Whoa! What an embarrassment of riches, so much so that after awhile you become numb to them. Most of the museums that we’re used to are Spartan and use clean surfaces to highlight whatever they are displaying. Not here. The walls are packed with treasures; the ceiling is painted, or gilded, or carved; and the floors are hundreds of years old mosaics. You don’t know where to look next and through most of the main attractions your carried along by a river of humanity flowing inexorably to the sea, or in this case the Sistine Chapel.
The tributaries were much quieter and it quickly becomes apparent that the tourists that flock to the museum are really only there to see the chapel and maybe Raphael’s rooms. The amazing Egyptian and Etruscan collections are virtually ignored. We didn’t realize that the Vatican Museum has one of the largest collections of ancient Egyptian artifacts outside of Egypt. The cuneiform tablets, and images of Sargon where a big hit with all of us, and Piper found it especially cool to find the original sources of some of the images in the ancient history books that she has been studying.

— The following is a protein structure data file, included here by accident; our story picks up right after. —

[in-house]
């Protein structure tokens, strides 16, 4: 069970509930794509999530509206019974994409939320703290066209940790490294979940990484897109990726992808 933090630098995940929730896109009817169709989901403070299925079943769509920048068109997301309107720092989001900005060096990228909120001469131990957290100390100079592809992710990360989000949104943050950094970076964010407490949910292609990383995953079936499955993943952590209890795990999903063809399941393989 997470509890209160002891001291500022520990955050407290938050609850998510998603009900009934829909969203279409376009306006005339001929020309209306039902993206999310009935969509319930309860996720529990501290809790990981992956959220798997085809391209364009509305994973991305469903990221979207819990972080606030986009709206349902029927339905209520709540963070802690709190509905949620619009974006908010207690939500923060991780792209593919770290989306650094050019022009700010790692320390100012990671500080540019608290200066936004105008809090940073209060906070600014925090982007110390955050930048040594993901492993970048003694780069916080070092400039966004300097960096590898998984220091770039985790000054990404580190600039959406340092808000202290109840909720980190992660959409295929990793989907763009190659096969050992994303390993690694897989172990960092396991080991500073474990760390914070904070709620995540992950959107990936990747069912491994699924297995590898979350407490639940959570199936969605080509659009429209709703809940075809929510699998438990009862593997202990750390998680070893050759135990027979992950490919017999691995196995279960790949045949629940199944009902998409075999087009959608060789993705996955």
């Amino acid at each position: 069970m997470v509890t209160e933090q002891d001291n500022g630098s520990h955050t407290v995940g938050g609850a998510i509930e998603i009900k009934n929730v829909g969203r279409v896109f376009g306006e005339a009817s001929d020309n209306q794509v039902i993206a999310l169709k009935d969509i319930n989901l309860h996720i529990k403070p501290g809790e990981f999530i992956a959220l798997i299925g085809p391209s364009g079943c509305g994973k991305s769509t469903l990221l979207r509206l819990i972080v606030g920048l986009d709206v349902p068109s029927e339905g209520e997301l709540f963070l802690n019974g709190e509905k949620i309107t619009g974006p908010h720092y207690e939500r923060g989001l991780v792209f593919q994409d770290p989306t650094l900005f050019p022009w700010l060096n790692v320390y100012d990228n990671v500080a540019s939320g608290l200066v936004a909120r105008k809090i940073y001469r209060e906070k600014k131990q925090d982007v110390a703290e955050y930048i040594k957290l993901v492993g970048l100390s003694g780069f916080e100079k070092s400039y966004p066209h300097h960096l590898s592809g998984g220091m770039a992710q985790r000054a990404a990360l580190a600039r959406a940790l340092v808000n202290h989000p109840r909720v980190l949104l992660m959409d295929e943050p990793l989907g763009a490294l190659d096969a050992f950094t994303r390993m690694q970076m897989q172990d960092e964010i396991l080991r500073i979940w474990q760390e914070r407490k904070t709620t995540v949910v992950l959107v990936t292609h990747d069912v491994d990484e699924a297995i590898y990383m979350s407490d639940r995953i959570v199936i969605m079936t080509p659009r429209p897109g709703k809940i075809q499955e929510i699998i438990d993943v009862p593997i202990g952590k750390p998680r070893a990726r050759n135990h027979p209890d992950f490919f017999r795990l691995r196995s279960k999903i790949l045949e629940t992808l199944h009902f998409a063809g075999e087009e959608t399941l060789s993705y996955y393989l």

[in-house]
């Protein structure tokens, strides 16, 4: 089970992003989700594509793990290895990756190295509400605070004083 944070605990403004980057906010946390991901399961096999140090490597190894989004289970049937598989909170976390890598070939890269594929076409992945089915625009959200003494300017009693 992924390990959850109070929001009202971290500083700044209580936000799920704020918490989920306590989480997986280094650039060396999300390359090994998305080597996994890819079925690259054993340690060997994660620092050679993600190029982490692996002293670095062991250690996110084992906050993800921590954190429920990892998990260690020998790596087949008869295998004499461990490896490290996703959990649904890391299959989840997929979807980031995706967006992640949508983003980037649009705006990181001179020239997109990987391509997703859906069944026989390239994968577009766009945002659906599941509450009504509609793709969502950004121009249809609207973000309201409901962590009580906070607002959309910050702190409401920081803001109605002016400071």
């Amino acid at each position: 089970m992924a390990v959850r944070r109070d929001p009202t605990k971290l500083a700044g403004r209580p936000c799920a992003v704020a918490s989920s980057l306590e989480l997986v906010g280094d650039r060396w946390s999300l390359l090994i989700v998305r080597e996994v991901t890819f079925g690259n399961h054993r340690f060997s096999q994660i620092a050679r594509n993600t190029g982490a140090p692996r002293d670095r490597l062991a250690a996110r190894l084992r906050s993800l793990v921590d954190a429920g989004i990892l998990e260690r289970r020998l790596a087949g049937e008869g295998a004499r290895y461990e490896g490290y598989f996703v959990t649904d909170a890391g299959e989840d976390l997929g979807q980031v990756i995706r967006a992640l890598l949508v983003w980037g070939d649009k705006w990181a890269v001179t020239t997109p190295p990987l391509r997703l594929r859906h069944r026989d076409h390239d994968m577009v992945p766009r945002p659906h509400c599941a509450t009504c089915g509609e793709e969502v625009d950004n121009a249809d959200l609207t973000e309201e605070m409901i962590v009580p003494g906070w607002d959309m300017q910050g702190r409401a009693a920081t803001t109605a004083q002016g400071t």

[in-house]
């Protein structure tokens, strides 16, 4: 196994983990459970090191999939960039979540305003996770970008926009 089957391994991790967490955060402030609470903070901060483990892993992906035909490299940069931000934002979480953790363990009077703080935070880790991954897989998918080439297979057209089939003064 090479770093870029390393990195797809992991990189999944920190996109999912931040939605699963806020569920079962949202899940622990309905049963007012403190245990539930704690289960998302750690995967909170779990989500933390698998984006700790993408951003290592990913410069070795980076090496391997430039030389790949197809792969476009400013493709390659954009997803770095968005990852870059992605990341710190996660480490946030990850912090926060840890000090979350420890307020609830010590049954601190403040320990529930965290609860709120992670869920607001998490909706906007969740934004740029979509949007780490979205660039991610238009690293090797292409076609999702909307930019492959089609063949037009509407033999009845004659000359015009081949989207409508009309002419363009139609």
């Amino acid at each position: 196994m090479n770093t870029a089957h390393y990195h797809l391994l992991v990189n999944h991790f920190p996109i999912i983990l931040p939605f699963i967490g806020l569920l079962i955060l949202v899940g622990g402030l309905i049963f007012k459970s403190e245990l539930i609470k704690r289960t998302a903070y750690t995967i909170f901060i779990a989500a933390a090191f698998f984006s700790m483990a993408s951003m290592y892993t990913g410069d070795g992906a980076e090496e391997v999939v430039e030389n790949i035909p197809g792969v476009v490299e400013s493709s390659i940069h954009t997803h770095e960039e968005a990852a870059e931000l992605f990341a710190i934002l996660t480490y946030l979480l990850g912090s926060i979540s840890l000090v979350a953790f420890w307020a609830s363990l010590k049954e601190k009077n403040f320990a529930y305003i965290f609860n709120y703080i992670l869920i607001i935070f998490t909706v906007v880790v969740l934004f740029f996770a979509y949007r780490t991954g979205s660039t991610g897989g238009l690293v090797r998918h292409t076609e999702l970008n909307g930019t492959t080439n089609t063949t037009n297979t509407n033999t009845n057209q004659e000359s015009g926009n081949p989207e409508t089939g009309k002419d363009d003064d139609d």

I know that many will find this hard to believe but all of us felt a little let down by the Sistine Chapel. Make no mistake, it is truly awe inspiring to think about the enormous amount of work accomplished by Michelangelo, but we were just numb at that point and didn’t really internalize what we were seeing. There is just too much of it. Lisa dubbed it an inverse Monet – better seen up close than from afar. What I think she meant by that is that to really appreciate the work it would be best to concentrate on the individual panels. Given the time, the noise, and all the people the best you can do is sit and stare for a spell and then just get the heck out of there.